Amit Shah tore into the ruling BJD dispensation but the difference this time was that he had irrefutable facts in hand. He spoke of more than 50 percent of Odia families living in kutcha houses (NFHS puts it at 55 percent), he spoke of the 46 percent households living without electricity and the 95 percent of the rural households without a piped water connection in their houses. 17 years of a stable government, multiple schemes and the people of the state are struggling for basic amenities.

He pointed out, that in a rapidly connected world, more than 12000 villages in Odisha are not connected by roads and the funds under Pradhan Mantri Gram Sadak Yojana are lying unutilized. The roots of isolation that the state and its people face lie in these statistics. From the case of Encephalitis in Malkangiri to the harrowing stories of Dana Majhi carrying the body of his dead wife, the health infrastructure of Odisha lies in shambles. Amit Shah pointed out the cases of acute malnutrition in the state, shortage of doctors and demanded accountability from the government. Continuing with the flagging of basic necessities he spoke of the 66 percent of the schools where there are acute teacher shortage and 6 percent of the schools where just 1 teacher is allocated for Grades 1 to 5.

He spoke of the intrinsic role of the people of Odisha in contributing to the development of other states like Gujarat and Maharashtra. But, these youth do not have the opportunity to contribute to the growth of their own state because the state has not been able to provide jobs for them. He mentioned the long list of central funding that has been provided to the state for various development schemes and asked the Naveen government to clarify what exactly was slowing down their development activities. He summed up his speech by saying that the time has come for Odisha to get a Chief Minister who speaks their language, who understands their issues and who is able to harness the potential of the natural and human resources of the state.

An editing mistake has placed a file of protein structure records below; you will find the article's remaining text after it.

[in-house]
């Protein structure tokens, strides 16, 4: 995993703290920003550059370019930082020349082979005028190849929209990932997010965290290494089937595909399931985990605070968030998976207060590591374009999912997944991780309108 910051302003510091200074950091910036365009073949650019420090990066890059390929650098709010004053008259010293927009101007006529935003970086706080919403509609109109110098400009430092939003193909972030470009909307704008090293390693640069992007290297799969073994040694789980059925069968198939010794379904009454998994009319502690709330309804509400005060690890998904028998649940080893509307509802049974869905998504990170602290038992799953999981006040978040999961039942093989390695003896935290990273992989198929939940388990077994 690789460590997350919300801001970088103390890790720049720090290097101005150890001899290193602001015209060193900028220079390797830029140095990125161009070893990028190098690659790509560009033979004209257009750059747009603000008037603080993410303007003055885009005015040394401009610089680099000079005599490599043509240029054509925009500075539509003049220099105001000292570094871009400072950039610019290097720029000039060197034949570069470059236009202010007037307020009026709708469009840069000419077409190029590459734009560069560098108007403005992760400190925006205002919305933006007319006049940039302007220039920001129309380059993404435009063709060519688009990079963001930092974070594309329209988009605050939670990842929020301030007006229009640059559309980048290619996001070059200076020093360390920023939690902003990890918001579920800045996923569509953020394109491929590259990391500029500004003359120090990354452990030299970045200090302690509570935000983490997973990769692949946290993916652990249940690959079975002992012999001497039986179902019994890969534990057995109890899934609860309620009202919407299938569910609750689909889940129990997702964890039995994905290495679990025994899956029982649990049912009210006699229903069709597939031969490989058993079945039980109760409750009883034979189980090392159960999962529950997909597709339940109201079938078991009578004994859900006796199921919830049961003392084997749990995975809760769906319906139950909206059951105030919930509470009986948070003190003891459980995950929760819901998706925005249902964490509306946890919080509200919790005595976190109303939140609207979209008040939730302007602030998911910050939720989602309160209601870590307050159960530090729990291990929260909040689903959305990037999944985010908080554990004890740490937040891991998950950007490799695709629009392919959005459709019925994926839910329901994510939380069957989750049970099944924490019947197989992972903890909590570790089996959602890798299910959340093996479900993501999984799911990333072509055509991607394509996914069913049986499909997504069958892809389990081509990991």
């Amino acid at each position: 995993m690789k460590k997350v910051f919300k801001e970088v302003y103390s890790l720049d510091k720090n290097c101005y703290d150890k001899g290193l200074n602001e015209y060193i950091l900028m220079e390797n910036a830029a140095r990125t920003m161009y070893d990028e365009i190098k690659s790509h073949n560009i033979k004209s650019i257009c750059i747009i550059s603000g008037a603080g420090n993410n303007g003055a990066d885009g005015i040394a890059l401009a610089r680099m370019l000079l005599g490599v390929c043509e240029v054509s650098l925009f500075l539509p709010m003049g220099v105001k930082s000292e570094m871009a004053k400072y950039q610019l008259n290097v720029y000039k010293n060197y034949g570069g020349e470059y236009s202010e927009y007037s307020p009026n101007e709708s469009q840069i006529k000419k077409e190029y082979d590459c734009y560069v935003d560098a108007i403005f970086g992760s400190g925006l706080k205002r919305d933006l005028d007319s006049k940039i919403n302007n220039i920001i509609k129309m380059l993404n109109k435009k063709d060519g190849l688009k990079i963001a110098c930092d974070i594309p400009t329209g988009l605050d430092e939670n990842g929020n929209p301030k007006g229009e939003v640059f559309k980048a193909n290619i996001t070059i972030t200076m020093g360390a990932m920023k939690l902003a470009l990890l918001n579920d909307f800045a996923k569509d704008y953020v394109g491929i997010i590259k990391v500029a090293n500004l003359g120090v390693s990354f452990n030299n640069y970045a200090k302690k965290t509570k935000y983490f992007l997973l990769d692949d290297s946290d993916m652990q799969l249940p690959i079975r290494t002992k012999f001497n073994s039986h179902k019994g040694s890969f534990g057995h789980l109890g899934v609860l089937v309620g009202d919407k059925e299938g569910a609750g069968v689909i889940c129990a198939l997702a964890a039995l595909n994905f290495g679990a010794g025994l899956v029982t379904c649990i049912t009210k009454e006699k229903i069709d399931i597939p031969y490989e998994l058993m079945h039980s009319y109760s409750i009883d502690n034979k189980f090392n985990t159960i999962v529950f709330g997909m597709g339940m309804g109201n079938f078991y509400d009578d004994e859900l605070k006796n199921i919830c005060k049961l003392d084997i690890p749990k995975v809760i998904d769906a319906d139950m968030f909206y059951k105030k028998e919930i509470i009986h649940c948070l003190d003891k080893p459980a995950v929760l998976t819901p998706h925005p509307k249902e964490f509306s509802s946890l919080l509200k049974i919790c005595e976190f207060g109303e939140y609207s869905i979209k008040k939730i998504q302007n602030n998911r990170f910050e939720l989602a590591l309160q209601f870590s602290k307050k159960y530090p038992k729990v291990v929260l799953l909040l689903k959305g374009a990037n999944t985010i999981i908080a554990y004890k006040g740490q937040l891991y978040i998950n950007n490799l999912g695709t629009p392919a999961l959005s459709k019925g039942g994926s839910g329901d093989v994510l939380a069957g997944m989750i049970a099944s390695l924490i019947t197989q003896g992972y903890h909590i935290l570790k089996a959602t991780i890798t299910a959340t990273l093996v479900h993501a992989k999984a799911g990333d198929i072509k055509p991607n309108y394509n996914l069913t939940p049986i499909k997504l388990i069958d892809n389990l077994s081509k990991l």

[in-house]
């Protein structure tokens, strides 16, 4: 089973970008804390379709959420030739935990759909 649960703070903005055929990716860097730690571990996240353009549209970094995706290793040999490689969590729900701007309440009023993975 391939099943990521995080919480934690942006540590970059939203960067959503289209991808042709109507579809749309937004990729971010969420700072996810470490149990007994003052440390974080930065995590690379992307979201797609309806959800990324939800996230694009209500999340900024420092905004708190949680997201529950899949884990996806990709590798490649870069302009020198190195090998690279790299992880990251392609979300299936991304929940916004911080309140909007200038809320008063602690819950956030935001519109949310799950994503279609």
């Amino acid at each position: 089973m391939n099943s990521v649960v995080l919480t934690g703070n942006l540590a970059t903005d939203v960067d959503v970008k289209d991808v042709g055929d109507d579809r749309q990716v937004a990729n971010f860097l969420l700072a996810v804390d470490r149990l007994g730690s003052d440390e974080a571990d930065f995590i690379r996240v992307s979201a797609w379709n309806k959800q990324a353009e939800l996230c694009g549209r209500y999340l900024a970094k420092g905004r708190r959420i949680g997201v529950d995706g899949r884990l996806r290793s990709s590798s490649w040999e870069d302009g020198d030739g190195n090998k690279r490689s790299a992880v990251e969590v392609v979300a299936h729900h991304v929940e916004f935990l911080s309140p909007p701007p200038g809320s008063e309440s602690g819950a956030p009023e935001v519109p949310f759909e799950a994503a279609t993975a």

In the end, one sentiment of Amit Shah will resonate long after his visit ends. Amit Shah emphatically diagnosed the problem of the BJD by saying that the government is tired of governing. A governance fatigue has set in. A fatigue which has made ‘just getting by’ a governance philosophy.

The question that my friend had is an undercurrent in the state. It is often not expressed as eloquently because as I mentioned earlier, we are getting by after all. But if things continue the way they are, how many more decades of a stable government under a one-man rule would it take to get villages electrified and roads constructed and teachers in every school? How long would it take for Odia youth to get jobs in their home state instead of migrating outside?

After 4 terms of BJD, the answer is clear. There is one way of doing things and that will not change the fifth time around. So, if there is a demand to do things differently, a political disruption is needed. This was the sentiment that Amit Shah and the Odisha BJP flagged in their rally today and this empty space of aggressive development is what they are trying to occupy. The battle is long drawn and there is a lot of time for the people of Odisha to contemplate on the basic question. Is slouching and walking at a leisurely pace enough, or is it time to straighten up and sprint.